China property: $150bn is not enough to lift sector out of its slump

Beijing wants to revive millions of stalled property developments with loans worth up to Rmb1tn ($148bn). Bidders that previously spurned assets of troubled developers such as Evergrande are warming to them.

Neither factor is enough to catalyse a lasting turnround. The sector is struggling with a plunge in the price of properties and the bonds that finance them. The backdrop is a Chinese economy that slowed to just 0.4 per cent in the second quarter.

People’s Bank of China will provide about Rmb200bn of loans at about 1.75 per cent a year to local banks. The funds should fill part of the funding gap needed to complete unfinished apartments. Developers suspended construction of these when they ran out of funds to pay contractors.

Local developers have relied on a flow of new sales contracts and large deposits from customers buying off plan. This model is creaking for two reasons. First, would-be buyers are staying away. China’s property sales are likely to drop by about 30 per cent this year, estimates S&P. Home prices fell for the tenth month in May.

Second, a growing number of homebuyers are refusing to pay mortgages on properties where contractors have downed tools. This is expected to affect more than $140bn worth of loans.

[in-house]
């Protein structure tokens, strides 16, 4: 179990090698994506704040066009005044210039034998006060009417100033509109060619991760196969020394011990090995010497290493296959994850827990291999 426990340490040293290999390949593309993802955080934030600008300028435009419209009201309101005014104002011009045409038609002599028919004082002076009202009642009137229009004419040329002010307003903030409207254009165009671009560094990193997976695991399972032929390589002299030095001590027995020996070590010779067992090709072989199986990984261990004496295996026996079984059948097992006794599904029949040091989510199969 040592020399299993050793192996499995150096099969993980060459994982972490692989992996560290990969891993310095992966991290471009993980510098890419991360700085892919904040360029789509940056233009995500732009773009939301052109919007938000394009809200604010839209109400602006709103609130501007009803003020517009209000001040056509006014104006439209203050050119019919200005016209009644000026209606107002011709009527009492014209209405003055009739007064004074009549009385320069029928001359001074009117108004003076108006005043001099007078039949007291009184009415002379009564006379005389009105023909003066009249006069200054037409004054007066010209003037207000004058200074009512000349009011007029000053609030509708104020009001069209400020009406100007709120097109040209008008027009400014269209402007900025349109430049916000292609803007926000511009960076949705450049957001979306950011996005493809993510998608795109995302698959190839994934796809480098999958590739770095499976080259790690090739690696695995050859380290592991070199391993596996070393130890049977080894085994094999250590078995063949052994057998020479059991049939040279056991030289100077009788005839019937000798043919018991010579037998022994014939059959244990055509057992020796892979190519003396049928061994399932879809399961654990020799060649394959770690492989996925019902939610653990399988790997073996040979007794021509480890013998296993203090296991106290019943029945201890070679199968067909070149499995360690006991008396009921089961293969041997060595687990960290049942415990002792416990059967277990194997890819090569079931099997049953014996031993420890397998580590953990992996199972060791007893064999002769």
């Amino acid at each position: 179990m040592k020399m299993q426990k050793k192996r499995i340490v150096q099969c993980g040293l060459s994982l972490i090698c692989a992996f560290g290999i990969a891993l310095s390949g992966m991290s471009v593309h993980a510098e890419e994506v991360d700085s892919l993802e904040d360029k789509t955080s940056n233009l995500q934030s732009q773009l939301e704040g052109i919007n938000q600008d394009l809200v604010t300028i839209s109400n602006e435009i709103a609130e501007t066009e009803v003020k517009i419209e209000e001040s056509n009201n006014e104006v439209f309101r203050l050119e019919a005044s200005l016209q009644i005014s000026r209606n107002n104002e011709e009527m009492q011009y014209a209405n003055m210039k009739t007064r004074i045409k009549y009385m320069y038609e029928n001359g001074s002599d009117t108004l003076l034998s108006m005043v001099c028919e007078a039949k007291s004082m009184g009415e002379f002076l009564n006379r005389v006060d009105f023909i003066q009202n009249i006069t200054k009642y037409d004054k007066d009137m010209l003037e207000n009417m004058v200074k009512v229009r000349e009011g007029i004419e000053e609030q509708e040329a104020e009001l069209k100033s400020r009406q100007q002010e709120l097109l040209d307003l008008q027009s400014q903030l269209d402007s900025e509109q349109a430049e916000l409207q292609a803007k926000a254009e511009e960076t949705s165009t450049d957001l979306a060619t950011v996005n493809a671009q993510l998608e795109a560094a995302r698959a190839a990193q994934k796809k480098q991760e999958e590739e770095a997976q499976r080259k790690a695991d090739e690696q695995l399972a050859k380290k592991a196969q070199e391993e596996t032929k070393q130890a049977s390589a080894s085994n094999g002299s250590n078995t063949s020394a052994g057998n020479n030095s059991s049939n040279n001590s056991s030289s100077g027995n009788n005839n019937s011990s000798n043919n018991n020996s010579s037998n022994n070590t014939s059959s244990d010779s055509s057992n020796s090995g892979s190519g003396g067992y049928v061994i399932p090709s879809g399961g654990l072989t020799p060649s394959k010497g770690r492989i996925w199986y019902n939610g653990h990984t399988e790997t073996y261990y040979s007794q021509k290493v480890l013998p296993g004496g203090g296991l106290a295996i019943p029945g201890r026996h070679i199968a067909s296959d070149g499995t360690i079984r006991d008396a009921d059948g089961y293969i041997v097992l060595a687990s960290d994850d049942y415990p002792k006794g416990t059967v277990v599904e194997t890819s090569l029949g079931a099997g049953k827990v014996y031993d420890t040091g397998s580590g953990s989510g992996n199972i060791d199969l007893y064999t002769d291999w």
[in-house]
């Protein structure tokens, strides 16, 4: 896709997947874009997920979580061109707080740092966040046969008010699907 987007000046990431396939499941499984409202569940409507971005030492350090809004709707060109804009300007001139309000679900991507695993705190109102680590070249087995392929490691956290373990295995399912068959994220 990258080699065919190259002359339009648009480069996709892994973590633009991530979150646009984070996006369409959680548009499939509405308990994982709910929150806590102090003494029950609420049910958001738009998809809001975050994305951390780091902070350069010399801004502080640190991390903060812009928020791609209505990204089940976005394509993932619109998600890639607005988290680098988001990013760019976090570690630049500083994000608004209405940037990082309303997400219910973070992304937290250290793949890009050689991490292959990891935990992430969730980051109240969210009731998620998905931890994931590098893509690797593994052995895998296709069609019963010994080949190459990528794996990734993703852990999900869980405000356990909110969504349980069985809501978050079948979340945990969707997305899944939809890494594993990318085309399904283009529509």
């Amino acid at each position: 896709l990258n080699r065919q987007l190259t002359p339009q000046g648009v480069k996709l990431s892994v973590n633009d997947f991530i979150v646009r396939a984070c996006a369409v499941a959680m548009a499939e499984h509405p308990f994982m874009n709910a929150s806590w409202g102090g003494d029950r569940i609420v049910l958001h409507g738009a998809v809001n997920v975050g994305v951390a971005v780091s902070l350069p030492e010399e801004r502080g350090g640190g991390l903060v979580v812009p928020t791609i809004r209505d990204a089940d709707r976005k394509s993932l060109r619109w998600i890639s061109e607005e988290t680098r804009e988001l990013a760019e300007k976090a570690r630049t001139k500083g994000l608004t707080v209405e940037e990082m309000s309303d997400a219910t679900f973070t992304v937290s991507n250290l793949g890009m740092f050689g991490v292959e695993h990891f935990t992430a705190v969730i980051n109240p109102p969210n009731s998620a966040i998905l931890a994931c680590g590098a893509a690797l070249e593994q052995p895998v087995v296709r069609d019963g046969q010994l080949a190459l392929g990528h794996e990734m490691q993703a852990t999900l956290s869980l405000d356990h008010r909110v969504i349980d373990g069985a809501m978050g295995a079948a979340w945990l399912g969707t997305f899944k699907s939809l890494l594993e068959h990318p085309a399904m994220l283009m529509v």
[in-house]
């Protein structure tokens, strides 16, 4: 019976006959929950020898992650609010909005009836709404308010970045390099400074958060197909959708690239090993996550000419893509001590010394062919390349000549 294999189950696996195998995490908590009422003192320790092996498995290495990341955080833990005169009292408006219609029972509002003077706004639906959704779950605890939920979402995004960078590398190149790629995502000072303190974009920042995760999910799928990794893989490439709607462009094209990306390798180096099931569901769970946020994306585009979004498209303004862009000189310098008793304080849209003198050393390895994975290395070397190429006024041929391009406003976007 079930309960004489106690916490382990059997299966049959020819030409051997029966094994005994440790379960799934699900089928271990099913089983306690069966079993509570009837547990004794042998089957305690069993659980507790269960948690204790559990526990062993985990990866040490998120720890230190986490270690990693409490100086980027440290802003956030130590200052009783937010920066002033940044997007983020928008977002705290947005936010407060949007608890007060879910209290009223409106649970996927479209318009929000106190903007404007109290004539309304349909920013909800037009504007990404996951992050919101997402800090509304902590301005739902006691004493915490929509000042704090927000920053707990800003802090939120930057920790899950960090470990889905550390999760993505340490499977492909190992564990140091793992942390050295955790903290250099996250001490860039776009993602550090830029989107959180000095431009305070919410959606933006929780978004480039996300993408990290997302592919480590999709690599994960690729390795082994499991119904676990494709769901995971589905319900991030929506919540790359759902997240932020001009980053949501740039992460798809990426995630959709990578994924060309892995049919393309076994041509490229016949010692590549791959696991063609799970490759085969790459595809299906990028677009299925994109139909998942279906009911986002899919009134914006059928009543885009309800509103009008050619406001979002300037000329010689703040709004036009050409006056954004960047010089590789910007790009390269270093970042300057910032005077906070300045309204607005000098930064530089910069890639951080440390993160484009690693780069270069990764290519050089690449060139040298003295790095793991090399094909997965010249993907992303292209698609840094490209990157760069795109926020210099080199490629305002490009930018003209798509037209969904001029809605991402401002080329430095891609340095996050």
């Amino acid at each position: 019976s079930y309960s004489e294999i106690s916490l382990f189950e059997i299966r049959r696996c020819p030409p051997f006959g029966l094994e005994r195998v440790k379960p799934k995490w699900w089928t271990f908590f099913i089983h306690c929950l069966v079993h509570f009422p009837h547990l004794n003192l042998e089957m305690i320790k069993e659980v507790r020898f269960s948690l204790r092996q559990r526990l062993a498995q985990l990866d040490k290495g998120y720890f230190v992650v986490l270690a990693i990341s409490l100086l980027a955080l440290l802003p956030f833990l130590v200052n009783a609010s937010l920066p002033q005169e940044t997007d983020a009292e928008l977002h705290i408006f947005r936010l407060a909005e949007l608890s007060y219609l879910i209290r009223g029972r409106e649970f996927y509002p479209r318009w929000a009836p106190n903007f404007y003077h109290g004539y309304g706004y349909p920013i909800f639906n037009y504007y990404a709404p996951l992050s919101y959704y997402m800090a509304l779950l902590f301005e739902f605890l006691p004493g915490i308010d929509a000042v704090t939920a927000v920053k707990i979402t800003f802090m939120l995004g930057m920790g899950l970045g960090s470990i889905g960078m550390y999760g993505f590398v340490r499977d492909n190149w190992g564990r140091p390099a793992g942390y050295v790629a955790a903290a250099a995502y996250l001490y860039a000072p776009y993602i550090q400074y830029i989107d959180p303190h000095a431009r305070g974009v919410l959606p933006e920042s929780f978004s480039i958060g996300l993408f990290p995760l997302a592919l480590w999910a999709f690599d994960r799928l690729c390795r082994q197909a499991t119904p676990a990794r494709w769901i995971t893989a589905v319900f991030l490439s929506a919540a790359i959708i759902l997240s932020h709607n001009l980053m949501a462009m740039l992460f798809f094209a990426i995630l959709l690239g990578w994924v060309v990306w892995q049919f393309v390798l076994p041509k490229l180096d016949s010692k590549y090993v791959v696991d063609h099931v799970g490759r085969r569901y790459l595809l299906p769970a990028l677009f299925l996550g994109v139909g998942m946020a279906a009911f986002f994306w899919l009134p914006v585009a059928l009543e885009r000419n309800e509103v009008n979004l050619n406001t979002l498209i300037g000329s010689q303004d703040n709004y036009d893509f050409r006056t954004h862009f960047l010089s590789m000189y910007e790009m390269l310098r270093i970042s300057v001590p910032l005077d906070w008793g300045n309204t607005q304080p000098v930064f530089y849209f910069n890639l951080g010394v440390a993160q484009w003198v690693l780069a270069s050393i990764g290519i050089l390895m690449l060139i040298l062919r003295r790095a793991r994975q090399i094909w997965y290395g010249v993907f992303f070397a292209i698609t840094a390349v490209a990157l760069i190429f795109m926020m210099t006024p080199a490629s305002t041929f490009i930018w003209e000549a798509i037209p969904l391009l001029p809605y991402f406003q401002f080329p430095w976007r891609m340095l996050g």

Meanwhile, potential buyers are finally emerging for the Hong Kong assets of troubled mainland developers. State-owned Yuexiu Property pulled out of a deal to buy China Evergrande’s Hong Kong headquarters in October. The real estate unit of Hong Kong’s richest tycoon, Li Ka-shing, has now made an offer for the building — which has an expected value of more than $1.2bn.

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Local developers cannot rely on asset sales to dent their massive debts. Evergrande Group, for example, has about $300bn in liabilities.

Hong Kong’s property market, once seen as recession proof, had retained value better than the mainland. It is now showing signs of stress too.

An expatriate exodus has pushed Hong Kong’s premium office vacancy rate to 12 per cent in June, the highest in two decades. Local property groups including Li’s CK Asset have been building new offices, adding to oversupply. An estimated 4mn sq ft of new offices will be added this year.

Western predictions of a crash in Chinese property dragging down the financial system remain wide of the mark. The outlook is instead for slow, attritional correction. The authorities will keep some parts of the industry on life support and let others expire.

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